Becoming a Spaniard in 6 Steps: Spanish habits you are guaranteed to adopt

Those who move to Spain, or buy a second home there, will change willy-nilly. All the facets that tickle the imagination of visitors will slowly integrate into your everyday life. Depending on your ability to adapt, the adjustment is either abrupt or as slick as a sandwich taken by two bears. Before you know it, you’ll be trading your hahaha for yaya and have an informed opinion on whether chorizo belongs in paella or not. One thing is for sure: Spain makes a different person out of you, in a good way. A roadmap to becoming a Spaniard.

1. Take time to eat

In Belgium, life moves at lightning speed for many people. In the morning, you pour through your barely chewed pistolet with a cup of coffee while combing your hair and tying your laces. In the afternoon, you quickly snack on a few sandwiches between tasks at work. And in the evening, with your last effort, you just manage to shove a frozen meal into the microwave before you capsize in your seat.

We make a bit of a caricature of it here, but there is no denying that the Spanish daily schedule is a lot less hectic. The Spanish know the art of enjoying food and drink. And they take their time extensively. By ten o’clock we took a break for a café con leche and a piece of baguette with some olive oil on top. Afternoon at cafe for a long lunch. The most important meal of the day should not be rushed. And that may well include a beer. In Spain, it is a sin to hurriedly munch a sandwich at the computer.

Freshly walked in footage of a Spanish lunch.

Especially on weekends, lunch is allowed to spill out: get together with friends or family for aperitifs, with some olives or slices of jamón on the side. Three hours of dining is then no exception. You will find that in Spain you automatically keep your legs under the table longer.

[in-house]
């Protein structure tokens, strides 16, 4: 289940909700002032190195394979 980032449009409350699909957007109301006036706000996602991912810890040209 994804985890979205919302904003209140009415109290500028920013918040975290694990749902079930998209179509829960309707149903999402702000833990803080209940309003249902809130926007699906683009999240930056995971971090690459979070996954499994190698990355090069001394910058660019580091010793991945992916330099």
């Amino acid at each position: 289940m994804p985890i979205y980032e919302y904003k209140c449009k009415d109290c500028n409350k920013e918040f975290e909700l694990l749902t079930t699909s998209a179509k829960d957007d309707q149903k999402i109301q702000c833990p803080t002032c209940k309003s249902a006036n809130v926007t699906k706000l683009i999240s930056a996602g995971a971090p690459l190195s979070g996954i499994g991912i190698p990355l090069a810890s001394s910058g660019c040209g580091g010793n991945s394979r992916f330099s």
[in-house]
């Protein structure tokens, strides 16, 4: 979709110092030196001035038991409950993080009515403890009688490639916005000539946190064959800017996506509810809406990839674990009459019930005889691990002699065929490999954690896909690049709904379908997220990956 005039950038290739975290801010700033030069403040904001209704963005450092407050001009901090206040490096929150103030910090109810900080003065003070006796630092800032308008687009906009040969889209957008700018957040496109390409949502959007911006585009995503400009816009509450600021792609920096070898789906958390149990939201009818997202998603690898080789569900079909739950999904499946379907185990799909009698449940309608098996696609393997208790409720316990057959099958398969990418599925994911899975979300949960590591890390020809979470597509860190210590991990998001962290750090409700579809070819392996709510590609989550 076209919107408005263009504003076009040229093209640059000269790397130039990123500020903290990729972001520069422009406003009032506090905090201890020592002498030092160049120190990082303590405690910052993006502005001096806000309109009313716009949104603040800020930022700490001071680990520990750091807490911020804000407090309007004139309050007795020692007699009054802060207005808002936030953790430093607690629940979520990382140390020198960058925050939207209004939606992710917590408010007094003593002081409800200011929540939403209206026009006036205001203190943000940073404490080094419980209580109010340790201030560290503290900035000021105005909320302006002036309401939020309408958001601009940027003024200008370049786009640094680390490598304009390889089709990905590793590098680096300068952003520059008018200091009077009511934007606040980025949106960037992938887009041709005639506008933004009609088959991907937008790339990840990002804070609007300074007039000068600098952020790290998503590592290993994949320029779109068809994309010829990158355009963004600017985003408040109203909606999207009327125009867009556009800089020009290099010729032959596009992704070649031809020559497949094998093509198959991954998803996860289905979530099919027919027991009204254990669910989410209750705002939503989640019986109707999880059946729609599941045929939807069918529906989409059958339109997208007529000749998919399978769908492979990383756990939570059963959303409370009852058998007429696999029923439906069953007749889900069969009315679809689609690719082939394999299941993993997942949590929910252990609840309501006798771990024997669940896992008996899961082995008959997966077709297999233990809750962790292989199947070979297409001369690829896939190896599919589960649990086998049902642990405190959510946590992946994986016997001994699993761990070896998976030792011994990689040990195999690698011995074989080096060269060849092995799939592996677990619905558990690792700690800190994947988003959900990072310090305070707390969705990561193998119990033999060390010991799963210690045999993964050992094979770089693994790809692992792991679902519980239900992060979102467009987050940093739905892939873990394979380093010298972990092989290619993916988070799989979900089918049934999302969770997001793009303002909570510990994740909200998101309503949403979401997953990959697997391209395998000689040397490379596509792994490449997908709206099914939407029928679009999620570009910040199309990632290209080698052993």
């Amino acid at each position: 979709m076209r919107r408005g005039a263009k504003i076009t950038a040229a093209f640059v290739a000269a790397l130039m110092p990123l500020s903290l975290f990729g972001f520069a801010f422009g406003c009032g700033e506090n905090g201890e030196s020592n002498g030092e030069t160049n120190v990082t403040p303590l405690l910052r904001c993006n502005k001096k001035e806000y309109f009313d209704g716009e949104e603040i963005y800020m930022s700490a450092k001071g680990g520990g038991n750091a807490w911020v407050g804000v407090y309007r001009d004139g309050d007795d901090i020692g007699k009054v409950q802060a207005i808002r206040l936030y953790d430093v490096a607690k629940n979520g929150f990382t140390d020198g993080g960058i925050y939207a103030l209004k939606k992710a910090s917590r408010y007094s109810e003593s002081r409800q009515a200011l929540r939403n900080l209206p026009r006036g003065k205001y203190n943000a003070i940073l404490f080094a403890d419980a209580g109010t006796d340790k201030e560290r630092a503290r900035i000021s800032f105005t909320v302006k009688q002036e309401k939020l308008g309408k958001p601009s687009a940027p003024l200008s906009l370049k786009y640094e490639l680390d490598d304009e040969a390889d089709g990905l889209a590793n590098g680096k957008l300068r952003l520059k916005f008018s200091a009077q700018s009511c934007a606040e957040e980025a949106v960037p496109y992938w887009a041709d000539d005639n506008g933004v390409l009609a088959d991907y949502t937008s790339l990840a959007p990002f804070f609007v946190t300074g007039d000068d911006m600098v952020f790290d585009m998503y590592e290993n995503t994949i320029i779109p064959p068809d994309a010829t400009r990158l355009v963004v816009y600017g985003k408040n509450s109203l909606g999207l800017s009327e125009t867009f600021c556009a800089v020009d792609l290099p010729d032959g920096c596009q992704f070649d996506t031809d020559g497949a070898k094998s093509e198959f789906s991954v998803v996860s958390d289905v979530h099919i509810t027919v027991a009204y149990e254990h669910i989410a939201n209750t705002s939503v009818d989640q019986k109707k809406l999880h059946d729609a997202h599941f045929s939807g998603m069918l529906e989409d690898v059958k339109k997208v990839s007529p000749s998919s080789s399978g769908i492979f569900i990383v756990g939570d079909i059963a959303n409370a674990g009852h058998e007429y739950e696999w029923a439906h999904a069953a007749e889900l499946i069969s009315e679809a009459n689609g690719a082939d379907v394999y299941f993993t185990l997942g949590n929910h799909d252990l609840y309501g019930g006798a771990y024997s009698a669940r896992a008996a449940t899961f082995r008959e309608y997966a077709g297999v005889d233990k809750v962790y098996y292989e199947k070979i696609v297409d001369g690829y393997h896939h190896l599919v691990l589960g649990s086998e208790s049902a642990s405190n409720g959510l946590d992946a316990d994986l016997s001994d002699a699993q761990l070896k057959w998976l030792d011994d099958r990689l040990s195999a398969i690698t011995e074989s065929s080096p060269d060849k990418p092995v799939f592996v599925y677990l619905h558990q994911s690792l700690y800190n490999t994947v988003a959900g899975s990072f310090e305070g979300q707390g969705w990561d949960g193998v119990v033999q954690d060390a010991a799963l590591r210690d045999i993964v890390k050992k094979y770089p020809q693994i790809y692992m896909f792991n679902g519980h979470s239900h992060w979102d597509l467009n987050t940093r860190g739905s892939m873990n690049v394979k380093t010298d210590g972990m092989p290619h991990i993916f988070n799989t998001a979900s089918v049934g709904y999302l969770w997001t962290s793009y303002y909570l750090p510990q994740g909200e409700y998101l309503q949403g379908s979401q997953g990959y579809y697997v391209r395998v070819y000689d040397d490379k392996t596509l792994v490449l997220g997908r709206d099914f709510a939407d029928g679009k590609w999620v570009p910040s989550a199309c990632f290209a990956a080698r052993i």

2. Don’t shy away from physical contact

Not that you should immediately twist your new neighbor’s tongue, but Spaniards do touch each other more easily than Belgians. Shaking hands is not enough when meeting someone — two kisses on the cheek is more common. And then it does not matter that you are sitting the person in question for the first time. An encounter between two men is often accompanied by a firm pat on the back. As a native, don’t try anything else especially: it will only throw the Spaniard off guard.

Personal space does not exist here. Or at least is so small that science has not yet determined it, even with the most advanced microscopes. On the bus or in the subway, at the café or in the restaurant: Spaniards are not comfortable with being crammed close together. In tapas bars, they stand like sardines in a can eating at the counter. It’s like Tomorrowland during a Dimitri Vegas and Like Mike performance. Don’t be put off by that – those crowds just indicate it’s a good tapas bar – and feel free to squeeze in. ‘No room’ is a concept that doesn’t exist in Spain.

Sardines in a can: the dream of many Spaniards.

3. Blow out at the coast in summer

Especially in the Spanish interior, life comes to a halt in August. Stores close their doors, restaurants close and the only traffic consists of tumbleweeds rolling by. What do you want: temperatures run so high in summer that most natives go to chill on the beach or at the nearest pool. Many Spaniards have a vacation home on the Costa’s — or family or friends to visit.